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US Air Force Recruiting Service A Trio of Items Relating to WAF: Women in the Air Force. .Quincy, IL.1963-1965
US Air Force Recruiting Service A Trio of Items Relating to WAF: Women in the Air Force. .Quincy, IL.1963-1965


 
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Price: $150.00

Product Code: 29019147

Description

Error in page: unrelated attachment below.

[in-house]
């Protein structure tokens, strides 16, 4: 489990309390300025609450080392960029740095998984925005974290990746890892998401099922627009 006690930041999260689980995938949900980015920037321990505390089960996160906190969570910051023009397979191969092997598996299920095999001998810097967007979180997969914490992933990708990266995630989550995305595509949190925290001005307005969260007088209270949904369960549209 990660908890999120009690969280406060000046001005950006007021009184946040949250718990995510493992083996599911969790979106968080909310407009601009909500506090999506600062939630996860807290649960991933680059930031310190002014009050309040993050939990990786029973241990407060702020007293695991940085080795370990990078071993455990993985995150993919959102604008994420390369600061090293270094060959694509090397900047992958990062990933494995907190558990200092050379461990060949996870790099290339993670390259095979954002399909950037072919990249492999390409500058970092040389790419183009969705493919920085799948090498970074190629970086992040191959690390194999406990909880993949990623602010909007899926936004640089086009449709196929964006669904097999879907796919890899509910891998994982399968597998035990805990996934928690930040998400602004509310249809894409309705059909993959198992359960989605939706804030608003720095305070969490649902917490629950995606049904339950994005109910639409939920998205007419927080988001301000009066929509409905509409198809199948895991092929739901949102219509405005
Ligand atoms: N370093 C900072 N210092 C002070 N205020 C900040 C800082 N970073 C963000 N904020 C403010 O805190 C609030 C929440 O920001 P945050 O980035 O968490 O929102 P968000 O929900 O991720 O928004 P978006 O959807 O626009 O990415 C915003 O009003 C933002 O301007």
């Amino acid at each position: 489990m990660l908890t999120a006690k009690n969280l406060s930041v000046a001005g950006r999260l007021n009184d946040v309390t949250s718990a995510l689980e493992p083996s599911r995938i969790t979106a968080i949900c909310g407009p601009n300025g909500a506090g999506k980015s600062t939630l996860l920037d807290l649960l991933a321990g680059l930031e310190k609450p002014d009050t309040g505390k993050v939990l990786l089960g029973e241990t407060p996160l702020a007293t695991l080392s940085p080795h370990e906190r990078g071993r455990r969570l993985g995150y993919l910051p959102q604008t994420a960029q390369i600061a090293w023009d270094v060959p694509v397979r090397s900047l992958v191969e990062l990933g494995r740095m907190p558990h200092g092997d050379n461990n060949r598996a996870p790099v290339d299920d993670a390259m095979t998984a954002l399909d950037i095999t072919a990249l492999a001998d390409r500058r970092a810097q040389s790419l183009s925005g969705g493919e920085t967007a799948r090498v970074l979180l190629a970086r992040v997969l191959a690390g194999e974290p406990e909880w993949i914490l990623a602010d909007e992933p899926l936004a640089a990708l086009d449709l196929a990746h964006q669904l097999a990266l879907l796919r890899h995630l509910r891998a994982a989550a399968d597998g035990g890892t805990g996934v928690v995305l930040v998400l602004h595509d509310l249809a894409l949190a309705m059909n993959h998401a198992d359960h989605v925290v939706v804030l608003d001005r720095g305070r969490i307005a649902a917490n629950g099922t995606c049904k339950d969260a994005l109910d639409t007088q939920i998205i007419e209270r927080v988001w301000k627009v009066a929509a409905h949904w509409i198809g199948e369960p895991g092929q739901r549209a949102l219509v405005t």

This small collection encompasses a trio of items relating to the recruitment of WAF, or Women in the Air Force.  According to the brochures in this collection the career fields open to WAF were personnel, administration, supply, education and training, air traffic control and warning, transportation, accounting, finance, auditing, and medical assistant (in either medical or dental fields). Additionally officers in the WAF were "active in the realm of space, in assignments as psychologist, physicists, chemist, and other scientific specialties".  The three items in this collection are: 1) "Opportunity for Young Women", a folded double sided folded brochure that provides basic information on the requirements and benefits of being a WAF. There is a tear off section to send in for more information. Additionally there are several small black and white printed photographs of WAF in action, as well as a colored illustration of a WAF on the front cover. Printed on the base of the brochure is: "CWE 64-1B-250M  * GPO : 1963 0-698-290"   2) "Your Daughter in the US Air Force", 14 page booklet with illustrated wrappers. There are images from  photographs throughout of various WAF at their jobs or socializing. It is clear the booklet's aim was to parents of young women in order to help them either encourage their daughters to join or alleviate their fears from their daughters joining the USAF. "A young woman's years of service in the Air Force will give her more poise and maturity, and a better understanding of the world in which she will live... a young woman who learns one of the technical skills of the Aerospace Age has a bright future. In or out of the Service, good jobs await women with this kind of experience... your daughter's living quarters and off-duty hours will be supervised by women officers, specially selected and trained.... As parents you will experience a deep sense of pride that your daughter is working at an interesting and challenging job. Pay starts at $78.00 dollars a month."  Printed on the back is: "CWE 64-28-150M * GPO: 1964 O-773-745.  3) "WAF: Women in the Air Force", a single fold brochure directed towards young women themselves. It is printed in blue and has five printed photographs of WAF in action. The tone of this brochure fluctuates between flattering and condescending, and uses a combination of historical references of women's roles in previous conflicts, to their current hopes for career and independence, the possibility of travel, and possible romantic future to attract recruits. "Rosie the riveter and her sister the sergeant rejected the kitchen sink and the Monday wash in the brave new postwar world...  two major avenues leading to a commission are open to WAF... the Air Force Academy, of course, is not open; no female may be admitted to these hallowed halls as cadet, but a WAF officer did serve as a registrar there for six years... while there are some variations in the type of quarters the enlisted WAF will find at her duty station, they offer the comforts and off-duty life that is not unlike a college sorority house...  only unmarried girls may enlist, but there is no prohibition against marriage once they are in the Air Force... The Air Force, as a matter of fact, tends to be sympathetic toward young love when it blossoms on an Air Force base. Some 15 percent of the WAF are married to husbands in Air Force Uniforms... it is tougher for a girl to get into the Air Force than it is for a man. She must pass tests with a higher marks... while she is not required to do push-ups or run the four minute mile, the physical requirements are as exacting in the own way as they are for the men... while the majority [of WAF] find their way into some type of administrative duty... a few of the girls somehow manage to attach themselves to more unusual occupations. One is a traffic dispatcher for an air police squadron. And amazingly, a WAF was recently nominated Maintenance 'Man' of the Month for her work in Electronic Countermeasures shop." Printed on the back is "S65-3534". According to a stamp on all three of these brochures, they originated at US Air Force Recruiting Service in Quincy, IL, which was ran by SSGT Paul W. Vest. The WAF were eventually disbanded in 1976 when women were accepted into the USAF on an equal basis as men.  The largest measures 10 1/2" x 8 1/4". To view this collection, please click on the following link: https://photos.app.goo.gl/jcrAyrA1nYpciZhK7. The National Security Act of 1947 formed the basis of the US Air Force as separate branch of the US Military (prior to that it was a part of the US Army), and in 1948 WAF was formed under the Women's Armed Services Integration Act, which also allowed women to serve directly in the military rather than the 'auxiliary' roles they held in the past. At this point the military began actively recruiting women to fill a variety of, mostly administrative, rolls. For the USAF there were specific requirement for WAF. They were to be between the ages of 18 and 27 (though if younger than 21 written consent from a parent or guardian was required), a high school graduate, unmarried and without dependents, pass a mental and physical exam, and of "good moral character" (normally determined by written references from the young woman's community).